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Thursday, 30 April 2015
Falstaff the Brave
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by Theodore Dalrymple (May 2015)


I love to read about Shakespeare, in part because to do so is so perfectly pointless. A man cannot always be engaged in useful activity, for something has to be pursued for its own sake and without ulterior motive; and reading about Shakespeare is both harmless and inexhaustible. It would take an entire lifetime to read the works of the Baconians alone, of those who believe that Shakespeare the poet and playwright was not Shakespeare the boy from Stratford-upon-Avon, but rather Francis Bacon, Lord Verulam.  more>>>

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Posted on 04/30/2015 8:33 AM by NER
Comments
2 May 2015
Send an emailAnnelisa
Thoroughly enjoyed reading this, your article - so well written, and amusing in places too. Thanks for a great start to the day :-)

8 May 2015
Send an emailJim Lincoln
'Falstaff LAYS down'??!! Good heavens Dalrymple. You have expatiated yourself upon the effect of one concrete monstrosity in a terrace of elegant buildings. Here you give us the equivalent.

29 Jun 2018
Send an emailKirby Olson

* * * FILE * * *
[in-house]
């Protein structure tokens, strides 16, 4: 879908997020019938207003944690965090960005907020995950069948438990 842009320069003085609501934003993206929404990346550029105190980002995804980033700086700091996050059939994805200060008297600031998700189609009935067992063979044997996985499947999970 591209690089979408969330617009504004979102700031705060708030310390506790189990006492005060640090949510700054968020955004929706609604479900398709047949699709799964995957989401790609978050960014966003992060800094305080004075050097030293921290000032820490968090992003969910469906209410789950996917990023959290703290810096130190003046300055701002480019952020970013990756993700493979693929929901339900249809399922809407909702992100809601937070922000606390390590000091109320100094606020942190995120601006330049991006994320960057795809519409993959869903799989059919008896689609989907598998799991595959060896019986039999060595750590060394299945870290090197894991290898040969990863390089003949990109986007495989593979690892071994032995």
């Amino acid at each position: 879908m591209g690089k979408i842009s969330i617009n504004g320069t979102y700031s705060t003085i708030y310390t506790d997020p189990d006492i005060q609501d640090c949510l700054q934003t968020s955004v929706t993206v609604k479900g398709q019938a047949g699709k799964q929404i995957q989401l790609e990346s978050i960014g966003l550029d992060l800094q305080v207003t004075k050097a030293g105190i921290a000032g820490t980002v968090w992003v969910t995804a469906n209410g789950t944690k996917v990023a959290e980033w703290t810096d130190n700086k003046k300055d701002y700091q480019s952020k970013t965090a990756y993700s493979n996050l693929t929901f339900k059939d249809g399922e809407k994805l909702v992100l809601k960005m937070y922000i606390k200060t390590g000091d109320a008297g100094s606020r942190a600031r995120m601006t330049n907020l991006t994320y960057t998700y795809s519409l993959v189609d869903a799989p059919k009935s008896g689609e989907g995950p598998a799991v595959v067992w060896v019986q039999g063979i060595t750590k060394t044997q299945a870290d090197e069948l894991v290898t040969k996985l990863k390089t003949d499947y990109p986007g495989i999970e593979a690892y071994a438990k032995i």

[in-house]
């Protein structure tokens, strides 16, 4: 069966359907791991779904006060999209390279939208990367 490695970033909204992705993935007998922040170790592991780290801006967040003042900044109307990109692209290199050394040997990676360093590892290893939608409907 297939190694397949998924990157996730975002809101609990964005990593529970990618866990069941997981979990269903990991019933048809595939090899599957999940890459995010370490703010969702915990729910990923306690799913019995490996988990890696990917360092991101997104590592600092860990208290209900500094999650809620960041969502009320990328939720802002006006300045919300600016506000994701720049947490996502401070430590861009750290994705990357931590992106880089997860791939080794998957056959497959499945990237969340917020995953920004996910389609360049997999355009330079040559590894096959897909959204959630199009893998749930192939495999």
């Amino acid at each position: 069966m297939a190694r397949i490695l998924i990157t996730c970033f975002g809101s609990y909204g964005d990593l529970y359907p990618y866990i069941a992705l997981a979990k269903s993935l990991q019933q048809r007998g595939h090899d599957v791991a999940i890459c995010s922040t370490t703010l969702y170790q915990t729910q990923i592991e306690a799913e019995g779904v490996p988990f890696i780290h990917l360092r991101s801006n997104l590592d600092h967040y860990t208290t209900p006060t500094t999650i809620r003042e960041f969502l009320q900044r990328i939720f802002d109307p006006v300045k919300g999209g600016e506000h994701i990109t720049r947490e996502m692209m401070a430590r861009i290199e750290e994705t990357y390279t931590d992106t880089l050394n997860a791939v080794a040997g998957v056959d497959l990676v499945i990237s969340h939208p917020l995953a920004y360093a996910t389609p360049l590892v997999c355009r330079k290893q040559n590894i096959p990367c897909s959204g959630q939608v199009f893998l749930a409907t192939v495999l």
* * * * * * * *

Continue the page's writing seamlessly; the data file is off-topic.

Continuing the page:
I read this article and loved it, but then went back to Henry IV, and read again the scene in which Falstaff is in the inn, and is cross-examined by the Prince, wherein he boasts of his mettle. I took a course once with the Beatnik poet Gregory Corso, who drunkenly informed us that Jack Kerouac's favorite line in Shakespeare was, "As fat as butter," a seemingly strange little line to love as it isn't spoken by any of the major figures of the play, but by a "carrier," which is the Shakespearean equivalent of a postal messenger. Today we have an official postal system. The English under Elizabeth had one too but it was only used by the Queen, and her direct communicants, although she allowed the Spanish ambassador to use it as well, so that she could open his letters. The hoi polloi had to use the informal system of letter carriers, who were also something like UPS carriers, because they would bring bacon, and ham, and other goods, mostly into London, but also back out. Shakespeare apparently used it like anyone else. The carriers were responsible for the stuff they brought, and if they lost goods, had to replace them. This is all spelled out in a neat article in Shakespeare Quarterly by Alan Stewart entitled Shakespeare and the Carriers SQ, Winter 2007. This is the reason that the carrier appears and testifies to the sheriff about the Falstaffian robbery of his retinue, as he's wishing to hang the man who has waylaid his goods. I don't know what Kerouac knew, because I am one step removed, or two, because it was Corso who told us that that was Kerouac's favorite line. Why, is another question. It's the only thing the carrier says in that whole scene, and some directors take the line out to cut back on personnel, but it's a crucial line to understand the entire play, Alan Stewart writes. I myself didn't understand the line until I read Stewart's article. I had thought that perhaps Kerouac liked something about the concision of the line. But perhaps he liked something else about it - how the accusation illuminated the stealth of the rest of the play, or something. I wish I knew more, but with Corso dead, and Kerouac dead, I think the significance of the line will never be known, unless Kerouac spoke about it, or wrote about it. I haven't seen that, if so, but it's possible.


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